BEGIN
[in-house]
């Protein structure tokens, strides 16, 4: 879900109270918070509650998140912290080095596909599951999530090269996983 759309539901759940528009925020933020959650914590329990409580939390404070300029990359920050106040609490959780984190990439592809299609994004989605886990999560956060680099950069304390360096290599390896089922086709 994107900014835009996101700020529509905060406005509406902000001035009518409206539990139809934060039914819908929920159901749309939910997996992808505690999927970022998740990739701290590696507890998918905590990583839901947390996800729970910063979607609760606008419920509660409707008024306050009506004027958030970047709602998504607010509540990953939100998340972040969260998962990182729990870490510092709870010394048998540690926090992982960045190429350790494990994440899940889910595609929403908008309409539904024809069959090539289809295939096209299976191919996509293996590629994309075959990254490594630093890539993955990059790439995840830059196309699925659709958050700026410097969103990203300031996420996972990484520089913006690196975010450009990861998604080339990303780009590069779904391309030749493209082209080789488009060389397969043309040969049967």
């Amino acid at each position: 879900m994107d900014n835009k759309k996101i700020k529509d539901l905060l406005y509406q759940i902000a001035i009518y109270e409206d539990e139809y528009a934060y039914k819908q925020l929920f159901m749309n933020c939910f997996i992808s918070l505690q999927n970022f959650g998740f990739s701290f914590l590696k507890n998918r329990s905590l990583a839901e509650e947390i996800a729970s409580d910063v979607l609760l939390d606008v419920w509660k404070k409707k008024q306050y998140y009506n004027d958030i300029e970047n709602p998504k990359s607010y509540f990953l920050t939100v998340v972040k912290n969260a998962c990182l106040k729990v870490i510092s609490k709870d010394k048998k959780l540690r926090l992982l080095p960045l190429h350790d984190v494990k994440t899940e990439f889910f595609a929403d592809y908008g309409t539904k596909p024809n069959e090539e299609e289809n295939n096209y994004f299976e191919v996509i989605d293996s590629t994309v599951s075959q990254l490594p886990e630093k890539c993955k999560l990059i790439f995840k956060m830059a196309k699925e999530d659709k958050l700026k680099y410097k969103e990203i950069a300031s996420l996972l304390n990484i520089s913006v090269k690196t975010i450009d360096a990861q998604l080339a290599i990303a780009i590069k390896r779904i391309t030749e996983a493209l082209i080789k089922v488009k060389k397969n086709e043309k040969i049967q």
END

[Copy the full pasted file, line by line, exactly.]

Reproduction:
[in-house]
């Protein structure tokens, strides 16, 4: 879900109270918070509650998140912290080095596909599951999530090269996983 759309539901759940528009925020933020959650914590329990409580939390404070300029990359920050106040609490959780984190990439592809299609994004989605886990999560956060680099950069304390360096290599390896089922086709 994107900014835009996101700020529509905060406005509406902000001035009518409206539990139809934060039914819908929920159901749309939910997996992808505690999927970022998740990739701290590696507890998918905590990583839901947390996800729970910063979607609760606008419920509660409707008024306050009506004027958030970047709602998504607010509540990953939100998340972040969260998962990182729990870490510092709870010394048998540690926090992982960045190429350790494990994440899940889910595609929403908008309409539904024809069959090539289809295939096209299976191919996509293996590629994309075959990254490594630093890539993955990059790439995840830059196309699925659709958050700026410097969103990203300031996420996972990484520089913006690196975010450009990861998604080339990303780009590069779904391309030749493209082209080789488009060389397969043309040969049967």
């Amino acid at each position: 879900m994107d900014n835009k759309k996101i700020k529509d539901l905060l406005y509406q759940i902000a001035i009518y109270e409206d539990e139809y528009a934060y039914k819908q925020l929920f159901m749309n933020c939910f997996i992808s918070l505690q999927n970022f959650g998740f990739s701290f914590l590696k507890n998918r329990s905590l990583a839901e509650e947390i996800a729970s409580d910063v979607l609760l939390d606008v419920w509660k404070k409707k008024q306050y998140y009506n004027d958030i300029e970047n709602p998504k990359s607010y509540f990953l920050t939100v998340v972040k912290n969260a998962c990182l106040k729990v870490i510092s609490k709870d010394k048998k959780l540690r926090l992982l080095p960045l190429h350790d984190v494990k994440t899940e990439f889910f595609a929403d592809y908008g309409t539904k596909p024809n069959e090539e299609e289809n295939n096209y994004f299976e191919v996509i989605d293996s590629t994309v599951s075959q990254l490594p886990e630093k890539c993955k999560l990059i790439f995840k956060m830059a196309k699925e999530d659709k958050l700026k680099y410097k969103e990203i950069a300031s996420l996972l304390n990484i520089s913006v090269k690196t975010i450009d360096a990861q998604l080339a290599i990303a780009i590069k390896r779904i391309t030749e996983a493209l082209i080789k089922v488009k060389k397969n086709e043309k040969i049967q």